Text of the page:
Let’s get into the features. The TT-1100USB is a fully manual belt-driven DJ turntable with an aluminum platter with a battle/club design. These features help us have confidence in the longevity it’ll bring us — just take proper care of it and you’ll be good to go for years to come. It also features a fully adjustable counterweight and anti-skating controls for relatively stable stereo balance, as well as a MOTOR off/on button for slowed braking which helps for smoother braking on your vinyl. For scratching, it’s also great while we’re learning with these controls and help with missing out on our records with the needle. It can handle speeds of 33/45/78rpm with solid reverse playback capability which is really solid for a beginner’s turntable at such a price.
On top of it all, let’s look at the technological advantages we’ll be getting with this one. The TT-1100USB can be connected to a USB port on a PC or Mac, allowing users to transfer their vinyl collections into digital formats at a 44.1 kHz sampling rate and 16-bit depth. The sound resolution here is key, and is up there with some of the best to ensure we aren’t going to get that low-fi sound (unless that’s what you want, just adjust while you transfer). The USB compatibility will also help us plug-in to a hybrid or all-digital setup, being able to combine our gear we buy further down the road, such as controllers, MIDI gear, and more all hooked up to our software or DJ apps.
All in all, If you’re looking for some good value and turntables that will just flat-out get the job done, the Gemini TT-1100USB is the best beginner’s option for you. We love this one since it covers the bases we provided prior to the pick — lower price-tag, technologically savvy, great for learning how to scratch, and super reliable to act as a long-term investment.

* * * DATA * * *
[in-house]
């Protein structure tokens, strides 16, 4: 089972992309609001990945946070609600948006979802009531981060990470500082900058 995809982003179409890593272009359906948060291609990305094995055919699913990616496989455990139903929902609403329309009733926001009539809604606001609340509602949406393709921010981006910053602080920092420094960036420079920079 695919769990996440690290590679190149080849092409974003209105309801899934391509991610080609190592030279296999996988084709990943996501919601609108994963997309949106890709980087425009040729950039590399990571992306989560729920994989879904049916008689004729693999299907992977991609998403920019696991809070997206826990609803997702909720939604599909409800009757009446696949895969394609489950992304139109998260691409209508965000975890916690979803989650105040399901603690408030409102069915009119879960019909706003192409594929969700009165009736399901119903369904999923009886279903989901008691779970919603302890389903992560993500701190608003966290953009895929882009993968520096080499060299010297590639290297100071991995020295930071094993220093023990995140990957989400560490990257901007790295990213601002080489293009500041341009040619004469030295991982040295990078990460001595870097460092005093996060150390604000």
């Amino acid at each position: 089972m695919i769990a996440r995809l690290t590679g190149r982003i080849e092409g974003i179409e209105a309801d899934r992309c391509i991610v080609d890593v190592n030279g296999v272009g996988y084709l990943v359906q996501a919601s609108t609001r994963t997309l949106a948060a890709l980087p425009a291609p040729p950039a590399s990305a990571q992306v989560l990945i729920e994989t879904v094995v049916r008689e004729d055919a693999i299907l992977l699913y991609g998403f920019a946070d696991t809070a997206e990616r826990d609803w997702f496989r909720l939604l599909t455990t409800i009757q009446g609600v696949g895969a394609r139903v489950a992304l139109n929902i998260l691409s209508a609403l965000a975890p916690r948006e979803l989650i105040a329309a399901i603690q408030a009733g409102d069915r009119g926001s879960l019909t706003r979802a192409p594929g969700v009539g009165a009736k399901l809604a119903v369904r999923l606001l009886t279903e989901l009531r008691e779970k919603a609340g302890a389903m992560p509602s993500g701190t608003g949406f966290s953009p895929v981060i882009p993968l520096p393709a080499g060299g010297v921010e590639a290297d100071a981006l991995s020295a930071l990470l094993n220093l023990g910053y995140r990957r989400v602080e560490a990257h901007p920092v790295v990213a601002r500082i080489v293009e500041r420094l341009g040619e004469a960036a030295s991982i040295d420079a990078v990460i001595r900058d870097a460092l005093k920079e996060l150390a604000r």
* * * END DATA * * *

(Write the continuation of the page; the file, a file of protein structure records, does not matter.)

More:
More Picks as the Best Turntable for Beginners
As our first alternative to the number one pick, here we have the Numark TTUSB. This one is a simple plug-n-play USB turntable that works well on both Mac and PC platforms. The TTUSB also has the capability to blend your vinyl records into a digital collection and simple USB connectivity, which are a couple of the reasons why it’s known to be one of the best starter turntables. It also has some great beginner staple-points, with features like an adjustable anti-skating control that allows for stronger stereo balance while mixing. The TTUSB supports playback speeds of 33.33, and 45rpm, has a +/-10% adjustable pitch control, and a 1/8” stereo input connector that will help the transfer of cassette tapes into computer files – making this an ideal tool if you’re archiving old recordings.
Converting files is easy – simply exporting your analog music to popular digital formats like WAV or MP3 will allow you to put your old records onto the top of your music library, allowing us to organize and combine both vinyl as well as digital MP3 or playlists we use on streaming services all together. The Numark TTUSB and previous Gemini pick are rather comparable as they are both USB-powered and similarly priced, while also both blending the vinyl and digital worlds – choose whichever best fits your style or is priced lower at the moment. You can scratch on both, too!
Now we’ll take a look at the Audio-Technica AT-LP120BK-USB, which is a pretty cool model that is one of the best turntables for beginners who want a manual model. Like the previous two turntables discussed, the AT-LP120BK can also convert your vinyl records to digital audio files. The Audio-Technica also features a manual, 3-speed cast aluminum platter with slip mat to scratch and a start/stop button while offering forward and reverse play capability; it has 3 speeds 33/45/78. This model also has selectable ‘high-accuracy’ quartz controlled pitch lock and pitch change control with +/-10% or +/-20% adjustment ranges for solid pitch variation.